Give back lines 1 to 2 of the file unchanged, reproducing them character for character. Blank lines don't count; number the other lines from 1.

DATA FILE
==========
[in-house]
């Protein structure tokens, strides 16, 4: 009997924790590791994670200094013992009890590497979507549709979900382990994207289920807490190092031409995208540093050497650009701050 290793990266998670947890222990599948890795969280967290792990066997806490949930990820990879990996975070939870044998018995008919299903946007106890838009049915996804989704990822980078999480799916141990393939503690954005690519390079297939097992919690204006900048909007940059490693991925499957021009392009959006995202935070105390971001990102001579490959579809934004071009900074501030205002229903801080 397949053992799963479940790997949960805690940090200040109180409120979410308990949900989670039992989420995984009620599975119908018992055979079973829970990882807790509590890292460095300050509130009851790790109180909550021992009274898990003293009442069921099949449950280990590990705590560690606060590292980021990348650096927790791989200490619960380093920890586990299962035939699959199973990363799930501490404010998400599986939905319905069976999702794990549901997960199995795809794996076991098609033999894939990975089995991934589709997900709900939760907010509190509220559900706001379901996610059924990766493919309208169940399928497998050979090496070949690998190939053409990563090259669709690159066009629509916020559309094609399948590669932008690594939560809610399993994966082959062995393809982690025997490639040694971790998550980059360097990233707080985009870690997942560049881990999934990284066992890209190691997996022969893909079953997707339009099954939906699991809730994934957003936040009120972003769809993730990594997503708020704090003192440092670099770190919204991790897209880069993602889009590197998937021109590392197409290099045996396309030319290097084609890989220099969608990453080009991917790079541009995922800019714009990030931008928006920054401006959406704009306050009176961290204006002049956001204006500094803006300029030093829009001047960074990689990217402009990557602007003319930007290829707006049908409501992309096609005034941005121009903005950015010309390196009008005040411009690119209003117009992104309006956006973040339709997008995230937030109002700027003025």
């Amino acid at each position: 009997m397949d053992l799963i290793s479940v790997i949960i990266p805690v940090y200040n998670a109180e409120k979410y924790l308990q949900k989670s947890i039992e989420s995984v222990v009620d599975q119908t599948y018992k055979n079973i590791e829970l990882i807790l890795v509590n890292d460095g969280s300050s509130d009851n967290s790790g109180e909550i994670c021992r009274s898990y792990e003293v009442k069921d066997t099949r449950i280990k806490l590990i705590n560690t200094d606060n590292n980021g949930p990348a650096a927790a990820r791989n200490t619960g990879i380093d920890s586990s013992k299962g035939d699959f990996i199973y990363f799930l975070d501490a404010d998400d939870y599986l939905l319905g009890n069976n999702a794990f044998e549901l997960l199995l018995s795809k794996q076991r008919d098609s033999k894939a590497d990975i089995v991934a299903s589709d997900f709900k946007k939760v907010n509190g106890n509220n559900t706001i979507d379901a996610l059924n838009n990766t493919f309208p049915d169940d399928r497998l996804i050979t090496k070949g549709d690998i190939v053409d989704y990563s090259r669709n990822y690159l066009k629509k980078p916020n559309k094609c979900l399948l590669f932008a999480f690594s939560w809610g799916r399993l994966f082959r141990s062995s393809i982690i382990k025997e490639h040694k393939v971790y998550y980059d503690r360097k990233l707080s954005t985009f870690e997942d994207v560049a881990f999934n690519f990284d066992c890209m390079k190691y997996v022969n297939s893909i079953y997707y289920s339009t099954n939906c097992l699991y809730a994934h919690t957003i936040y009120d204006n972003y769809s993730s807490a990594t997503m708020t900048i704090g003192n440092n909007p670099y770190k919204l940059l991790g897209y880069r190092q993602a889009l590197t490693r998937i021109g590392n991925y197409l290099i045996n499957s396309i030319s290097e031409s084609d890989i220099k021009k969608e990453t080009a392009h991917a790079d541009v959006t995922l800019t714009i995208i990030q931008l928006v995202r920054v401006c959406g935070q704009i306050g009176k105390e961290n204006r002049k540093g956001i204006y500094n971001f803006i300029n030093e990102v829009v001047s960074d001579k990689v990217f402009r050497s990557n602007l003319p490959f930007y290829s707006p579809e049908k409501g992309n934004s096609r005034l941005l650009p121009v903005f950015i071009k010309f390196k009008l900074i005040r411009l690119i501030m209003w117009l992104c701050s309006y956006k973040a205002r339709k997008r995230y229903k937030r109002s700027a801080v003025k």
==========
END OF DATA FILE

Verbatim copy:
[in-house]
């Protein structure tokens, strides 16, 4: 009997924790590791994670200094013992009890590497979507549709979900382990994207289920807490190092031409995208540093050497650009701050 290793990266998670947890222990599948890795969280967290792990066997806490949930990820990879990996975070939870044998018995008919299903946007106890838009049915996804989704990822980078999480799916141990393939503690954005690519390079297939097992919690204006900048909007940059490693991925499957021009392009959006995202935070105390971001990102001579490959579809934004071009900074501030205002229903801080 397949053992799963479940790997949960805690940090200040109180409120979410308990949900989670039992989420995984009620599975119908018992055979079973829970990882807790509590890292460095300050509130009851790790109180909550021992009274898990003293009442069921099949449950280990590990705590560690606060590292980021990348650096927790791989200490619960380093920890586990299962035939699959199973990363799930501490404010998400599986939905319905069976999702794990549901997960199995795809794996076991098609033999894939990975089995991934589709997900709900939760907010509190509220559900706001379901996610059924990766493919309208169940399928497998050979090496070949690998190939053409990563090259669709690159066009629509916020559309094609399948590669932008690594939560809610399993994966082959062995393809982690025997490639040694971790998550980059360097990233707080985009870690997942560049881990999934990284066992890209190691997996022969893909079953997707339009099954939906699991809730994934957003936040009120972003769809993730990594997503708020704090003192440092670099770190919204991790897209880069993602889009590197998937021109590392197409290099045996396309030319290097084609890989220099969608990453080009991917790079541009995922800019714009990030931008928006920054401006959406704009306050009176961290204006002049956001204006500094803006300029030093829009001047960074990689990217402009990557602007003319930007290829707006049908409501992309096609005034941005121009903005950015010309390196009008005040411009690119209003117009992104309006956006973040339709997008995230937030109002700027003025």